At our fifth workshop in the NYC BigApps Ideation & Prototyping workshop series, we focused on deepening participants’ understanding of the prototyping process and why it is so important for design.
One of the biggest tips that designers Allie Mahler and Scott Weiss of Community x Design shared is that you can literally prototype anything, and that prototyping is a mindset to be leveraged throughout the entire design process. To prove that, we kicked off the workshop by asking participants to create a prototype that represents their life story or something important to them. In under 5 minutes, we saw elaborate play-doh models, string diagrams, and even a pop-up construction paper diagram. The whole point of the exercise was to get everyone thinking with their hands.
BUILDING TO THINK
Prototyping is one of the most important parts of the design process, as it allows us to show instead of tell. By creating even a rough version of a concept, we give people the ability to respond and react to what we put in front of them, giving us more information about what might work (and what might not work) when it comes to our target users. The prototyping stage always starts with a question or assumption that we would like to test.
For example, “Is a mobile app interface the best way for immigrants in NYC to communicate with each other?”. The next step would be for us to figure out what we can easily create to test this. In this example, we might draw out a quick wireframe of the app on paper and show it to a variety of people (immigrants and non-immigrants). We may immediately get feedback that instead of a mobile app interface, potential users would prefer to simply text message each other. This would be a clue for us that an app interface may not be the direction in which we want to go.
The above example points to why it is so important to rapidly prototype early in the product development process. Instead of creating a whole mobile app interface and investing in design, coding, and building before testing, prototyping allows us to quickly learn how users will respond and allow us to iterate long before putting something into the market. This highlights all three of our prototyping objectives mentioned in the diagram above – we built to think, learned fast by failing early, and explored behaviors of our users to understand how they communicate.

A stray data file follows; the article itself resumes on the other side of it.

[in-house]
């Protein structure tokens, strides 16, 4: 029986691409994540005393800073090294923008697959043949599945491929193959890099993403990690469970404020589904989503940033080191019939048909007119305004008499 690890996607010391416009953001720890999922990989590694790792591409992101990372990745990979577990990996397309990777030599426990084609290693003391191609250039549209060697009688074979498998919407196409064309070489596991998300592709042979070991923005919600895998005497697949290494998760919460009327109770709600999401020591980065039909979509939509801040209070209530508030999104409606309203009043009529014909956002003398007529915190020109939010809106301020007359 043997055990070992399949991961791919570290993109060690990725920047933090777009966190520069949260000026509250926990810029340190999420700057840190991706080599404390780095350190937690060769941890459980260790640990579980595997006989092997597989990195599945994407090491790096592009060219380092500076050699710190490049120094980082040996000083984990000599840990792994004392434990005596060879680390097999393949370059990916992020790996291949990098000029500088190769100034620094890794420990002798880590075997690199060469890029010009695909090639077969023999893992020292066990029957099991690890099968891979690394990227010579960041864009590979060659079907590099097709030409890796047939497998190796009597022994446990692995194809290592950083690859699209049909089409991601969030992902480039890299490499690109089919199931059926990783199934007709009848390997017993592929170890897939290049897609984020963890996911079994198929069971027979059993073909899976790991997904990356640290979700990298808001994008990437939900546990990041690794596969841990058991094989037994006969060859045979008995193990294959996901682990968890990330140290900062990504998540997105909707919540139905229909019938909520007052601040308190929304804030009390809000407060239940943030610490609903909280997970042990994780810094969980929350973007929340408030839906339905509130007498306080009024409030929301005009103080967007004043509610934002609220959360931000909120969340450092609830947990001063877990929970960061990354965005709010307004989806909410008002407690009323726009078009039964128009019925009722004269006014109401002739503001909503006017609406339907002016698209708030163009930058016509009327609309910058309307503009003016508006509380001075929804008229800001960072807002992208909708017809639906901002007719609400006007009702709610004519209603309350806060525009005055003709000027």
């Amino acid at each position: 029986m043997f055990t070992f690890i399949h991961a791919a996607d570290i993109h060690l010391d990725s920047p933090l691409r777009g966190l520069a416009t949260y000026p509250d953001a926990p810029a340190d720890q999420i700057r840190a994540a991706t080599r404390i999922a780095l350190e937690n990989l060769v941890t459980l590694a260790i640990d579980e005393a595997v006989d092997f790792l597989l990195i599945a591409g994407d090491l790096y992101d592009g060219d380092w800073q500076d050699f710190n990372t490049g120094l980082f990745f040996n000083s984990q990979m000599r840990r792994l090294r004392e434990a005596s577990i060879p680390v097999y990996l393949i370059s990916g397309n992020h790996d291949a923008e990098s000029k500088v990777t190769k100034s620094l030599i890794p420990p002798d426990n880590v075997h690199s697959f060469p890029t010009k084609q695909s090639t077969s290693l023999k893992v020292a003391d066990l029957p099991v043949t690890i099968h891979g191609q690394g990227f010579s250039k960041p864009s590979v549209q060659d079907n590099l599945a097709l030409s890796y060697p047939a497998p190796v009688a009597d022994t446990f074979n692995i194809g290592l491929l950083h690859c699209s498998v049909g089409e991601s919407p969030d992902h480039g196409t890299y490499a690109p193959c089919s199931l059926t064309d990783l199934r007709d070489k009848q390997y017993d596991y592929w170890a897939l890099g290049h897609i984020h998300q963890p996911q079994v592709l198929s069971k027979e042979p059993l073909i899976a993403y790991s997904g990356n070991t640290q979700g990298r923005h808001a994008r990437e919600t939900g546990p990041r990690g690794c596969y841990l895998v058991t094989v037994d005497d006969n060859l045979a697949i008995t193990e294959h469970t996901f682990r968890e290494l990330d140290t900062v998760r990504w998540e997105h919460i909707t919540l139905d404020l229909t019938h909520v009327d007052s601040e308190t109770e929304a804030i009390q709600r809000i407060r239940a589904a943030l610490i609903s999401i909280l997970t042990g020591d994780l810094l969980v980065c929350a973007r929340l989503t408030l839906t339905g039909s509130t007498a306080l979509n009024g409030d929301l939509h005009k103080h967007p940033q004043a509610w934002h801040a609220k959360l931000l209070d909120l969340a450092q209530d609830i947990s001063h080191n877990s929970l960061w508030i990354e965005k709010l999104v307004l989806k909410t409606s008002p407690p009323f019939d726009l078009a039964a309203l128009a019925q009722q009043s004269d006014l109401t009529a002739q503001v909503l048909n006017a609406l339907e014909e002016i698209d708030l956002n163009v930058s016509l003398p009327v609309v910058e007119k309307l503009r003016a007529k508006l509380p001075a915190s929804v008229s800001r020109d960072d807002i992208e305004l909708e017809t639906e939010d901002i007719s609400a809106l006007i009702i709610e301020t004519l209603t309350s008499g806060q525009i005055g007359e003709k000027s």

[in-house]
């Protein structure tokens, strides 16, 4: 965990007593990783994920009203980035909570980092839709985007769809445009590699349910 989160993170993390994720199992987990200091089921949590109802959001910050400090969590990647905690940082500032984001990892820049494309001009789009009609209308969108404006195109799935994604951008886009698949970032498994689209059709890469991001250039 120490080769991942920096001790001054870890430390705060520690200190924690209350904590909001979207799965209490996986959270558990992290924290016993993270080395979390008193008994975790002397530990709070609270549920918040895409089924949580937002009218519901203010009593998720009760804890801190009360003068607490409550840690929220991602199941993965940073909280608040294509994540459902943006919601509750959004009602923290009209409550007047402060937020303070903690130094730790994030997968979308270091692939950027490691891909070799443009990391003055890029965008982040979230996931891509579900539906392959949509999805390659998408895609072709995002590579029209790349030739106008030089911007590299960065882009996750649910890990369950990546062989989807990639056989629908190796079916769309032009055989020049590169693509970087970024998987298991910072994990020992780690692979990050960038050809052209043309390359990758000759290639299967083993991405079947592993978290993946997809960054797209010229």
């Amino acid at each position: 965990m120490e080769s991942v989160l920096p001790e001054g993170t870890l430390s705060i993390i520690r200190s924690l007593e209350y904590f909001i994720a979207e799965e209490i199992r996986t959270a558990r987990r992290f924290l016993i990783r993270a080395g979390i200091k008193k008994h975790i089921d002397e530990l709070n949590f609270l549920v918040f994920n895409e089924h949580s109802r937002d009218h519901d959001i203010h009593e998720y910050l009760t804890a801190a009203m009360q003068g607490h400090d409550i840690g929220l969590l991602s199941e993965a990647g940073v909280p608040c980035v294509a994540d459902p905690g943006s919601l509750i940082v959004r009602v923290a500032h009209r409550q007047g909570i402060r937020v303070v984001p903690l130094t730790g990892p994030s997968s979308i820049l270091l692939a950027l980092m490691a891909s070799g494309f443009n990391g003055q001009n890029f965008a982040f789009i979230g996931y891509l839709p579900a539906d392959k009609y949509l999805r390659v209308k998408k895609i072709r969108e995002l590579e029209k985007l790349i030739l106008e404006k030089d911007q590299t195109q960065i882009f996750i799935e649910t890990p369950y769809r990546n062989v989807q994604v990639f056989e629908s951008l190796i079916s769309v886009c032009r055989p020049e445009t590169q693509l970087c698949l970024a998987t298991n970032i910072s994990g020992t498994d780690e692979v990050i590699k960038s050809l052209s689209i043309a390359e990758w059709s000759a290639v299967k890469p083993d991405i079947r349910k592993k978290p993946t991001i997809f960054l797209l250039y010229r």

METHODS OF PROTOTYPING
There are several different methods or ways to prototype, especially at the early stages. The following are examples of ways to prototype quickly:
- Create a Model – build an example with legos, play-doh, or other art supplies to show what your concept might look like
- Role Play – have your team (or your users) role play an interaction to see how a user would respond to a specific scenario
- Storyboarding – write and draw out the story of how a user would interact with your product, app, or service. Create a new “window” or “story” for each interaction point
- Paper Prototypes – exactly how it sounds! Use paper to create or build out the concept
- Sketching – sketch out or wireframe your concept to show to your users
- Digital Wireframing – using an app like Marvel or InVision, you can create a medium to high-fi wireframe of your concept (take a look at our Tools section below for more ideas)
So many more methods!
THE FIVE STAGES OF PROTOTYPING
One of the important parts of prototyping is knowing when to use it as part of the design process. We recommend looking at these 5 different stages (diagram below) to know when to prototype. The prototyping we focused on in this workshop was Rapid Prototyping, which is about “building to learn” and helps us answer a question or multiple questions. In the next set of workshops, we will explore Live Prototyping with Users as well as Technical Prototyping, which will help determine what features are feasible and desirable for potential users. The Live Pilot stage is something that we will explore as a part of the civic accelerator program, which will kick-off after the BigApps competition.
WORKSHOP MATERIALS & PROTOTYPING TOOLS
Join us at the next workshop on Usability Testing on Wednesday, April 5! REGISTER HERE.
At this point in the product development process, we’ll learn the tools necessary to test our prototypes with our target users. We’ll go over best practices in usability testing, and outline the process for creating user journeys. This is the second to last workshop in our series, and it will lay the foundation for live prototype testing with youth, seniors, and immigrants at our final workshop on April 19.
We will continue to open source all of the materials from our workshops on this blog, so make sure to check back for new materials and tools.
- Check out our worksheets from this workshop on a Mash-Up Exercise, Prototyping Methods, and Determining What to Prototype
- Read more about prototyping in HBR’s The Future of Prototyping is Now Live
- Explore prototyping and wireframing tools: InVision App, Marvel, Ionic Framework, and Bootstrap.
- Build a landing page to test your prototype with Unbounce
- Use Keynote to animate an interactive prototype
- Survey users with SurveyMonkey or Typeform